First Construction in Metal - square root formula

Proportional division 4/3/2/3/4 in the first 16 measures of First Construction

All the compositions that Cage wrote between 1939 and 1952 were written drawing inspiration from a similar structural principle, despite the square root formula is not always applied in the same way. Among these pieces for percussion instruments are those like Constructions and Living Room Music. 

But where did Cage get this idea of the square root formula from? There are 3 main factors.

 

WHY THE SQUARE ROOT FORMULA?

  • INDIAN MUSIC

TablaFirst of all, Cage meets Henry Cowell in 1932 and studies oriental music with him at the New School for Social Research in New York. The composer studies the structure of rhythmic cycles used in the East Countries, like the Indian Tala and Richard Kostelanetz, in the book “Conversing with Cage”, even writes that “ this [rhythmic-composition approach of Cage] is analogue to that of the Indian Tala, but it has western characteristics of the beginning and of the end”.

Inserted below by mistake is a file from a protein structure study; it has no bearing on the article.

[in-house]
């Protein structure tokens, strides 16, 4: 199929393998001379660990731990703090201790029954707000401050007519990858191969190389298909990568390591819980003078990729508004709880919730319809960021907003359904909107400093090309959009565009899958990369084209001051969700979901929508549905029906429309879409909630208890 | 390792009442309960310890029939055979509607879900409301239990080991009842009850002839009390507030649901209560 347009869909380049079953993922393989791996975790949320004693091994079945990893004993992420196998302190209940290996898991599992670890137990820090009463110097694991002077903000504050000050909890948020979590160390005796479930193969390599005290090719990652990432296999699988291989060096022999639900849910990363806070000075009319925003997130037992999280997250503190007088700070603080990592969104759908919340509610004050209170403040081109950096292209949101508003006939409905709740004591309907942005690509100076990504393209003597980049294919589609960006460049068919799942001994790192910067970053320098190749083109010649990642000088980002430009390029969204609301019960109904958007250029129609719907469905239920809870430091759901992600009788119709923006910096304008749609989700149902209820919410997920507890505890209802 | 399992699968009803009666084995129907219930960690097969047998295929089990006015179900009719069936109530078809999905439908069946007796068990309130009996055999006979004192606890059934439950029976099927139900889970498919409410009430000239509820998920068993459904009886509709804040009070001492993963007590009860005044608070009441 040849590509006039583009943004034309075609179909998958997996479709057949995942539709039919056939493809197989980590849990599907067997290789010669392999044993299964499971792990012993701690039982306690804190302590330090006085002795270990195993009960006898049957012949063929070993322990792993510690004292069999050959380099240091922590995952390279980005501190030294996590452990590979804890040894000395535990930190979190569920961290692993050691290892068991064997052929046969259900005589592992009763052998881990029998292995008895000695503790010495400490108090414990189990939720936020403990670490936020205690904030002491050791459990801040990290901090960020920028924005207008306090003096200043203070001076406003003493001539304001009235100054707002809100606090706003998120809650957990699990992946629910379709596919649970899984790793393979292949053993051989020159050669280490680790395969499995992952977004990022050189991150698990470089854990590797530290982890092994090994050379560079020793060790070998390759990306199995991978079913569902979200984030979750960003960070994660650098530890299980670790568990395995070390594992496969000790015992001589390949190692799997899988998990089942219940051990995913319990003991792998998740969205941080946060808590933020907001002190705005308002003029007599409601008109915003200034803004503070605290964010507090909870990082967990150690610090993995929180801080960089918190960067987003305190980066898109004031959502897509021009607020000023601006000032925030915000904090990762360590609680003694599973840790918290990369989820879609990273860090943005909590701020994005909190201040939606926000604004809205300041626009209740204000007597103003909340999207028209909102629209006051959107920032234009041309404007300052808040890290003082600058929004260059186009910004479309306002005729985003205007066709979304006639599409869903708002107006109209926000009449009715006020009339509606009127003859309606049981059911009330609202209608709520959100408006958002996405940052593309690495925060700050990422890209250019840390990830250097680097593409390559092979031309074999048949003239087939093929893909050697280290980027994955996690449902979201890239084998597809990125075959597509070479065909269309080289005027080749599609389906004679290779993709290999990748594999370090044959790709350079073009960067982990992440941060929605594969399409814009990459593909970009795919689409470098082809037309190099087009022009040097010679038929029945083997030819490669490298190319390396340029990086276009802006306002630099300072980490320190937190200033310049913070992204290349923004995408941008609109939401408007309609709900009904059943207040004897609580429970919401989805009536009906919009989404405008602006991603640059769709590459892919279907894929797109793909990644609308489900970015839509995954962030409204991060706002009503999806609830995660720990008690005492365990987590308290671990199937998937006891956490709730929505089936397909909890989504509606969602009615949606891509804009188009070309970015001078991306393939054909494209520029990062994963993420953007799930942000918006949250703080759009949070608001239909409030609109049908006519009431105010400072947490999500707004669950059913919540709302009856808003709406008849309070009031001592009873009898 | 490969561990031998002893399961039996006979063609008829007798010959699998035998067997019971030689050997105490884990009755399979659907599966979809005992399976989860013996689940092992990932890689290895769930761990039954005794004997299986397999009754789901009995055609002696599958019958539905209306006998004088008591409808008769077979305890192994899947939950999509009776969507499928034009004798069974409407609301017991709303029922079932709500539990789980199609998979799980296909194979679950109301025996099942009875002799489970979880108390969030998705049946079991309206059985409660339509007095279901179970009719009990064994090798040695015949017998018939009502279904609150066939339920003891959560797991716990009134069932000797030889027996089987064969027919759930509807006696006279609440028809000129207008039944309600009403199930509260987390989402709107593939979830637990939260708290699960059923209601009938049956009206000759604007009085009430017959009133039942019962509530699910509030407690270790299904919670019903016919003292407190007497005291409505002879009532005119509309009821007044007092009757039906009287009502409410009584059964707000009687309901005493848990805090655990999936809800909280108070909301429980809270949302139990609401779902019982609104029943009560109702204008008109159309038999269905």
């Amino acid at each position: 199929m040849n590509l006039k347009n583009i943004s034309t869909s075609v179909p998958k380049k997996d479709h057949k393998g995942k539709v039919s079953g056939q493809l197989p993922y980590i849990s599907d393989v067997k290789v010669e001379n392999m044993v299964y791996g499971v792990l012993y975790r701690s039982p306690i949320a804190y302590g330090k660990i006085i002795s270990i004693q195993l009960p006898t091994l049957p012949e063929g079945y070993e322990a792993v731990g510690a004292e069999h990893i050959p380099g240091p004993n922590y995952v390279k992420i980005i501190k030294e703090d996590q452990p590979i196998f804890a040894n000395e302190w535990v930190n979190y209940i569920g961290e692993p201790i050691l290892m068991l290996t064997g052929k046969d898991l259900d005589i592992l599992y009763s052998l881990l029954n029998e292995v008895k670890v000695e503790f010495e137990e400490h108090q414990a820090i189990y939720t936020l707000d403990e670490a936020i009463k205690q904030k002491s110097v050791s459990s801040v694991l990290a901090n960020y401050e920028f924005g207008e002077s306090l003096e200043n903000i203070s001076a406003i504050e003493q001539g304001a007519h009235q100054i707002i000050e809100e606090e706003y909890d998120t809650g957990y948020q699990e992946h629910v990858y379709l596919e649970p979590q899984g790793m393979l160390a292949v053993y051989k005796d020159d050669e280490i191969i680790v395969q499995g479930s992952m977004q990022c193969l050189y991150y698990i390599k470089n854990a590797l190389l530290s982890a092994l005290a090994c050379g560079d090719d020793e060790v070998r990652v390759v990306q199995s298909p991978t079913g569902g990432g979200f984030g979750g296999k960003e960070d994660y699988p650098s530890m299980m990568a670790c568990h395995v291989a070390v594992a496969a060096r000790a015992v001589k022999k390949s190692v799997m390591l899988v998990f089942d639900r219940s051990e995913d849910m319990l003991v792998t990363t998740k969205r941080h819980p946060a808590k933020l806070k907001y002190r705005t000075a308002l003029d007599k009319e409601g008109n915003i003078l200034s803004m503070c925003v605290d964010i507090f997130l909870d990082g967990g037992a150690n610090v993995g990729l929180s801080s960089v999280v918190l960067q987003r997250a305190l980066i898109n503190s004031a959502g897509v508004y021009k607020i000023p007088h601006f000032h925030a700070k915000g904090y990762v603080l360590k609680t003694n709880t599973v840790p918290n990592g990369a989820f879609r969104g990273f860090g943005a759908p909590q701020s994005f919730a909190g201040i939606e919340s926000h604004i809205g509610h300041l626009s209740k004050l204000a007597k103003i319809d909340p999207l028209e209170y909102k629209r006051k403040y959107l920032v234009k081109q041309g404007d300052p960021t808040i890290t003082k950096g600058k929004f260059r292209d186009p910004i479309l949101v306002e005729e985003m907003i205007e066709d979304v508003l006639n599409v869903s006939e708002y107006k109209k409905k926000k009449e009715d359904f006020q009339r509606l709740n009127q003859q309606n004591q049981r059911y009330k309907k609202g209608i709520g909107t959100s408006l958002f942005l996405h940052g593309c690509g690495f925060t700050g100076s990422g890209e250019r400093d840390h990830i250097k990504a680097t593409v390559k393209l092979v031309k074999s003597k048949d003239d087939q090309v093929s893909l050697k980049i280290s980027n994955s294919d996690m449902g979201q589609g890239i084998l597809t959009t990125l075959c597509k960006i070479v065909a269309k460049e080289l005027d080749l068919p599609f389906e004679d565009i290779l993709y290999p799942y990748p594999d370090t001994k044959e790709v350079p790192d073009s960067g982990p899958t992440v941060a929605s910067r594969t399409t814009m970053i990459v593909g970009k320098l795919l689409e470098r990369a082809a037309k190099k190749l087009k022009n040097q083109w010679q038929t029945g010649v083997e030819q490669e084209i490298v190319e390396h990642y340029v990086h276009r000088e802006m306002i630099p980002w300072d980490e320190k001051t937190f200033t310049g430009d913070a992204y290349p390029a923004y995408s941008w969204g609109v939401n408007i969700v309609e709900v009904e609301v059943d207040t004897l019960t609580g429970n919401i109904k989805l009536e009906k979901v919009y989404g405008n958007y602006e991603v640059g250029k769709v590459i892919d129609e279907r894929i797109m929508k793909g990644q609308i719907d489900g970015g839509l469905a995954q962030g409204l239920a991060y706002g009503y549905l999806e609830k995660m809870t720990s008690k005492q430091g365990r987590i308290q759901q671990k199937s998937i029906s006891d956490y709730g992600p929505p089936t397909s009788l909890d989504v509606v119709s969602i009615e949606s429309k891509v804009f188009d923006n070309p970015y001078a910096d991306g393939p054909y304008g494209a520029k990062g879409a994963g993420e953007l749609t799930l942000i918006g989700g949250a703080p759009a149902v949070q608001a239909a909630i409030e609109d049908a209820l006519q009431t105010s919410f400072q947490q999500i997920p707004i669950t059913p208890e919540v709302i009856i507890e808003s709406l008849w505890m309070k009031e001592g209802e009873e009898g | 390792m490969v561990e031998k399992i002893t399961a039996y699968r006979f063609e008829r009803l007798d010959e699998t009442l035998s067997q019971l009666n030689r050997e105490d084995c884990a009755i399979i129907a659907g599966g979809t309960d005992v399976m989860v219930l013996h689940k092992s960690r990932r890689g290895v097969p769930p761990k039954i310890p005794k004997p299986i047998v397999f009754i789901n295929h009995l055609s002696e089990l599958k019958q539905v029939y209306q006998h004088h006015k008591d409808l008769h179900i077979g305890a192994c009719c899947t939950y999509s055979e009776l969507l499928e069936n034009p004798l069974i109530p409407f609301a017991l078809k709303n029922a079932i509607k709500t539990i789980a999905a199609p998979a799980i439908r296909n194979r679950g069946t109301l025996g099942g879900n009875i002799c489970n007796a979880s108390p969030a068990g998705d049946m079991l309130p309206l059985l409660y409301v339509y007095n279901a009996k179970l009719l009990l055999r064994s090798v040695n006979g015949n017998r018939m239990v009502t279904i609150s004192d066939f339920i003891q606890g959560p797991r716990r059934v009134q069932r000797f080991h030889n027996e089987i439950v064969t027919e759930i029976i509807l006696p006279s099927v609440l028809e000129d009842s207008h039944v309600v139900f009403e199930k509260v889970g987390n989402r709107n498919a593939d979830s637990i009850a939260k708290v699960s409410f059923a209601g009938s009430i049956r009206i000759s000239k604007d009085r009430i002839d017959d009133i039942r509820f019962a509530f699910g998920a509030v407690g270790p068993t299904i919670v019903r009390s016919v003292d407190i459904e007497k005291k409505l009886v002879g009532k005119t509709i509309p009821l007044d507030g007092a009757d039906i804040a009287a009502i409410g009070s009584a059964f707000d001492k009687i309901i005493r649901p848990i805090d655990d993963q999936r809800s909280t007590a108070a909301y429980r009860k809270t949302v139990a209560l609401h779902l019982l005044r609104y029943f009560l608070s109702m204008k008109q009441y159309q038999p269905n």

Beside its rhythmic-composition structure, Indian music, and especially that from North of India, is also central due to the large use that Cage makes of irregular groups, which are many in pieces like “Third Construction”.

 

  •  INTEREST TOWARDS DANCE

In 1937 Cage starts his productive work on some pieces for dancing. He joins a modern dancing company at U.C.L.A. (University of California, Los Angeles) as accompanist and composer. In the same year, he moves to Seattle as composer-accompanist of the dancer Bonnie Bird at the Cornish School.